A New Face for Lincoln Center
April 13, 2004
By HERBERT MUSCHAMP
After a few false starts and some loud internal grumbling, the Lincoln Center Redevelopment Project has found itself a fine, mellow groove. What we've got here is the inverse of the Wow Factor: a new plan for the center's public spaces so understated as to seem almost uncanny. It looks just like Lincoln Center, only smarter, more self-aware and amazingly confident in its sense of direction.
Prepared by the New York office of Diller Scofidio & Renfro in association with Fox & Fowle Architects, also of New York, the 65th Street plan is the first in a series of construction initiatives that will be undertaken at Lincoln Center in the next decade.
The plan is evolutionary. It tweaks, here and there, the existing architecture of Lincoln Center, but the overall effect is to enhance the original rather than to negate or override it. It's respectful. This seems to me an invaluable civic lesson at this intemperate moment in our national life.
The plan focuses on the center's north side flanking West 65th Street, between Broadway and Amsterdam Avenue. The street itself and open areas to either side of it are to be extensively remodeled, but with a refreshing sensitivity to Lincoln Center's original design.
The street, now a dim vehicular corridor dominated by a 210-foot-wide overhead bridge, will be revamped to become the center's main circulation axis. It will be narrowed from four lanes to three, and sidewalks will be widened accordingly. The clunky bridge (technically known as Milstein Plaza, as if it were a public space, you understand) will be replaced by a slender footbridge of translucent glass.
Glass will be the dominant note along the new axis. Etched-glass "light mats" will be set into the sidewalk paving. Transparent facades will replace opaque walls at the ground-floor level of Juilliard. Animated signs on plasma and L.E.D. screens will enliven the street spectacle, and a stand of bleachers will offer a great vantage from which to observe it. Rising from the northwest corner of Broadway and 65th Street, a triangular bank of seats will face the remodeled facade of Alice Tully Hall and the Juilliard building that houses it.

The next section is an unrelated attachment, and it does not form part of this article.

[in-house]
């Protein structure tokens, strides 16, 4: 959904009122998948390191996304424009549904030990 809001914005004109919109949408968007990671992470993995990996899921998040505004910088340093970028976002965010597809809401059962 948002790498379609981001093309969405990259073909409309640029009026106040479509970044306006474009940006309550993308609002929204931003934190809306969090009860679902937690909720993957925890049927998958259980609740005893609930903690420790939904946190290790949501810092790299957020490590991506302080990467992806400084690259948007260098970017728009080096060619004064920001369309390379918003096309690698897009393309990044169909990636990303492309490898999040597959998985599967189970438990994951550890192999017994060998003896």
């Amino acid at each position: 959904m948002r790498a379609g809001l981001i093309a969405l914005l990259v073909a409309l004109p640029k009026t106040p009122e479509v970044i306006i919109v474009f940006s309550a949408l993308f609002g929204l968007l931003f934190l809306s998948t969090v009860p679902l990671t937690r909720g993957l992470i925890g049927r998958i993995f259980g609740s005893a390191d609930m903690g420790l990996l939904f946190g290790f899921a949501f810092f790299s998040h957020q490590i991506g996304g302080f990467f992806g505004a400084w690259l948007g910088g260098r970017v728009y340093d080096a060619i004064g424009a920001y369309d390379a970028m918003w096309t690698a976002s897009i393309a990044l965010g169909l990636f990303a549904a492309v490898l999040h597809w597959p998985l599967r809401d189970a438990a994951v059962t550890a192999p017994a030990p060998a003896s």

The design punches through the dualistic thinking that often plagues urban planners. Preservation or demolition? Neither. Rather, a sensitive remodeling of Juilliard, Pietro Belluschi's 1968 Brutalist composition formally dressed in travertine. I like the building, and the remodeling will improve it. Its corner will be stretched with a triangular protrusion of the upper stories, cantilevered out over the existing pavement. A glazed box will pop down from the underside, offering views of the rehearsal studio within.
The lobby of Alice Tully, now entered through a front door that belongs in the back, will soar magnificently within a fully glazed enclosure. On the Broadway facade of Juilliard's upper stories, a taut glass surface will replace the stone. The precision with which the architects balance the original and the new addition should instruct young dancers in poise.
On the south side of 65th Street the architects have eroded the boundary between the street and the plaza level above it. With the bridge removed, a broad double staircase will rise from the sidewalk just west of Avery Fisher Hall. This, too, will provide a sunny place to sit where gloom now gathers.
Do you like a nice platform? The new design is tantamount to gaining a new one. The north plaza, stretching between Avery Fisher and the Vivian Beaumont Theater, has long been problematic. It's a hideous illustration of George Balanchine's contention that Lincoln Center's companies have nothing in common but the central heating. Nobody wants to do his share of tidying up.